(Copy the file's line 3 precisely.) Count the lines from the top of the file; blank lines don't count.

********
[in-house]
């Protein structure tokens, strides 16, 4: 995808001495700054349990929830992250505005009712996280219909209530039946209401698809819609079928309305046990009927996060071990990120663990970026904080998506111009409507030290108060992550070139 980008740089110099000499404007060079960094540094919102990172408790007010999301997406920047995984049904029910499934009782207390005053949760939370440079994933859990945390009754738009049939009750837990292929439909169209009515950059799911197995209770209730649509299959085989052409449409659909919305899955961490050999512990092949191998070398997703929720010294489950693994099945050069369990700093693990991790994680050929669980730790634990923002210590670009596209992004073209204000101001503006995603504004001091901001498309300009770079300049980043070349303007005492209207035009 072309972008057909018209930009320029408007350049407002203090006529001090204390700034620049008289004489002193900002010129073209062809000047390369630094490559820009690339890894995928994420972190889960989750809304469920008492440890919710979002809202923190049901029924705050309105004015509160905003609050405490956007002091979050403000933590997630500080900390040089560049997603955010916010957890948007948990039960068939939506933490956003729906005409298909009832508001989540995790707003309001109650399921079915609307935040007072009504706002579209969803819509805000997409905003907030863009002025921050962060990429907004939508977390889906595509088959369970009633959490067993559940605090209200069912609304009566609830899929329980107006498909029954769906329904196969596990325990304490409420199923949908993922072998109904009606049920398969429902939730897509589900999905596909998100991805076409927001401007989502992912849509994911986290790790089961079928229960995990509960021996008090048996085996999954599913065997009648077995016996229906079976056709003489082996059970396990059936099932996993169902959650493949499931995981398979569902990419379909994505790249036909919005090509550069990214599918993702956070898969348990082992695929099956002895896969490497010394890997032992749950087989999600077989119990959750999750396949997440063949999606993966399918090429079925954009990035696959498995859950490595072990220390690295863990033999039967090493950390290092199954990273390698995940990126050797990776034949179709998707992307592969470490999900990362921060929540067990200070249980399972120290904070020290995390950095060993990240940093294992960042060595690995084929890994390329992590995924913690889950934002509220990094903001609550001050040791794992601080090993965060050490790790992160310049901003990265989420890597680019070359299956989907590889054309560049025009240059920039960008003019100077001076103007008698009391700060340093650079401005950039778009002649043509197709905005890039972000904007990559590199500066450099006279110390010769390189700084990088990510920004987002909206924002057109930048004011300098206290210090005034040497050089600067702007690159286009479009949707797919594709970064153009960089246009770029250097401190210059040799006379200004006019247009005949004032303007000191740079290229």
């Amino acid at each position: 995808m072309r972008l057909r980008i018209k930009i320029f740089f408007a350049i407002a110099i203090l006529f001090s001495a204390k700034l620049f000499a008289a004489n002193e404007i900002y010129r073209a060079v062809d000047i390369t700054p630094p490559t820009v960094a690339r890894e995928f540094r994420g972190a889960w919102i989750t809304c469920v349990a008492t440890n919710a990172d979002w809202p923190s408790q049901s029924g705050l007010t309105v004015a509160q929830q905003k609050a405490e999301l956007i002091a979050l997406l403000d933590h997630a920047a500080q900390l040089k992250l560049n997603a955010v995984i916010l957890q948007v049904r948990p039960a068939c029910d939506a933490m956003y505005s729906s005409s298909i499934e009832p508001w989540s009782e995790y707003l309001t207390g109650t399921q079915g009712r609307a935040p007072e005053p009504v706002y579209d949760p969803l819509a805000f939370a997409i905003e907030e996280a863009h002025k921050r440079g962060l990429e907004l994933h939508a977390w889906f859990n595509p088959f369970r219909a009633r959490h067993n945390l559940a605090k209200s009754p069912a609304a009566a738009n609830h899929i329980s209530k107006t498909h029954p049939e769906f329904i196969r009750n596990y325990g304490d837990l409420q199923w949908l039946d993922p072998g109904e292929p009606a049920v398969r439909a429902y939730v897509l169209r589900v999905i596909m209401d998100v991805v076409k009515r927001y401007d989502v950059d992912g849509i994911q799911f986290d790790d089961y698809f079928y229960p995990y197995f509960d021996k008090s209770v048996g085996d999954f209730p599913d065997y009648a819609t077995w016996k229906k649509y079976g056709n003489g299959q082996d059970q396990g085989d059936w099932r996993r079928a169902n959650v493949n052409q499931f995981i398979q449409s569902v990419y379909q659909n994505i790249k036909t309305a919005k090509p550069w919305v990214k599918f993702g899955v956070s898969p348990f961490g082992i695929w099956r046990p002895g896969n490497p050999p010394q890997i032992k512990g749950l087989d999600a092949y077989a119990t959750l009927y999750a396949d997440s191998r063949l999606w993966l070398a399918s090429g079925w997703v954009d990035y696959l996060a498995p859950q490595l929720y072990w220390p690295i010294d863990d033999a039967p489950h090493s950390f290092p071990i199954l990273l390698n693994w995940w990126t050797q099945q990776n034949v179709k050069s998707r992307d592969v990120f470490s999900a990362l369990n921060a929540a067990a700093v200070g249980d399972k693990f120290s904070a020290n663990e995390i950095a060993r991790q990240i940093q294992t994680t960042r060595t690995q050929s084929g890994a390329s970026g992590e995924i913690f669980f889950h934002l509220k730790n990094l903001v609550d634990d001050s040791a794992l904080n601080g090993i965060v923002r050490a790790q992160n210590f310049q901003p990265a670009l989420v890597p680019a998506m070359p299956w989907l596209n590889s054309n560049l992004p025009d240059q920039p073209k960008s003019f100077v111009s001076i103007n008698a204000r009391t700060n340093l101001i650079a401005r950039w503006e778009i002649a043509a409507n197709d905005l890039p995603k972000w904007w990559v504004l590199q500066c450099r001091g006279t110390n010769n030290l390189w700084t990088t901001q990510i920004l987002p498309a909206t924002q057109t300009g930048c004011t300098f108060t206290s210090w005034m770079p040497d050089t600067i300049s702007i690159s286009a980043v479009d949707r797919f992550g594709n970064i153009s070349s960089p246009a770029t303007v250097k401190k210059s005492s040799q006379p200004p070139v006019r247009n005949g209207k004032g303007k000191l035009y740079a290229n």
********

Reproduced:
């Amino acid at each position: 995808m072309r972008l057909r980008i018209k930009i320029f740089f408007a350049i407002a110099i203090l006529f001090s001495a204390k700034l620049f000499a008289a004489n002193e404007i900002y010129r073209a060079v062809d000047i390369t700054p630094p490559t820009v960094a690339r890894e995928f540094r994420g972190a889960w919102i989750t809304c469920v349990a008492t440890n919710a990172d979002w809202p923190s408790q049901s029924g705050l007010t309105v004015a509160q929830q905003k609050a405490e999301l956007i002091a979050l997406l403000d933590h997630a920047a500080q900390l040089k992250l560049n997603a955010v995984i916010l957890q948007v049904r948990p039960a068939c029910d939506a933490m956003y505005s729906s005409s298909i499934e009832p508001w989540s009782e995790y707003l309001t207390g109650t399921q079915g009712r609307a935040p007072e005053p009504v706002y579209d949760p969803l819509a805000f939370a997409i905003e907030e996280a863009h002025k921050r440079g962060l990429e907004l994933h939508a977390w889906f859990n595509p088959f369970r219909a009633r959490h067993n945390l559940a605090k209200s009754p069912a609304a009566a738009n609830h899929i329980s209530k107006t498909h029954p049939e769906f329904i196969r009750n596990y325990g304490d837990l409420q199923w949908l039946d993922p072998g109904e292929p009606a049920v398969r439909a429902y939730v897509l169209r589900v999905i596909m209401d998100v991805v076409k009515r927001y401007d989502v950059d992912g849509i994911q799911f986290d790790d089961y698809f079928y229960p995990y197995f509960d021996k008090s209770v048996g085996d999954f209730p599913d065997y009648a819609t077995w016996k229906k649509y079976g056709n003489g299959q082996d059970q396990g085989d059936w099932r996993r079928a169902n959650v493949n052409q499931f995981i398979q449409s569902v990419y379909q659909n994505i790249k036909t309305a919005k090509p550069w919305v990214k599918f993702g899955v956070s898969p348990f961490g082992i695929w099956r046990p002895g896969n490497p050999p010394q890997i032992k512990g749950l087989d999600a092949y077989a119990t959750l009927y999750a396949d997440s191998r063949l999606w993966l070398a399918s090429g079925w997703v954009d990035y696959l996060a498995p859950q490595l929720y072990w220390p690295i010294d863990d033999a039967p489950h090493s950390f290092p071990i199954l990273l390698n693994w995940w990126t050797q099945q990776n034949v179709k050069s998707r992307d592969v990120f470490s999900a990362l369990n921060a929540a067990a700093v200070g249980d399972k693990f120290s904070a020290n663990e995390i950095a060993r991790q990240i940093q294992t994680t960042r060595t690995q050929s084929g890994a390329s970026g992590e995924i913690f669980f889950h934002l509220k730790n990094l903001v609550d634990d001050s040791a794992l904080n601080g090993i965060v923002r050490a790790q992160n210590f310049q901003p990265a670009l989420v890597p680019a998506m070359p299956w989907l596209n590889s054309n560049l992004p025009d240059q920039p073209k960008s003019f100077v111009s001076i103007n008698a204000r009391t700060n340093l101001i650079a401005r950039w503006e778009i002649a043509a409507n197709d905005l890039p995603k972000w904007w990559v504004l590199q500066c450099r001091g006279t110390n010769n030290l390189w700084t990088t901001q990510i920004l987002p498309a909206t924002q057109t300009g930048c004011t300098f108060t206290s210090w005034m770079p040497d050089t600067i300049s702007i690159s286009a980043v479009d949707r797919f992550g594709n970064i153009s070349s960089p246009a770029t303007v250097k401190k210059s005492s040799q006379p200004p070139v006019r247009n005949g209207k004032g303007k000191l035009y740079a290229n």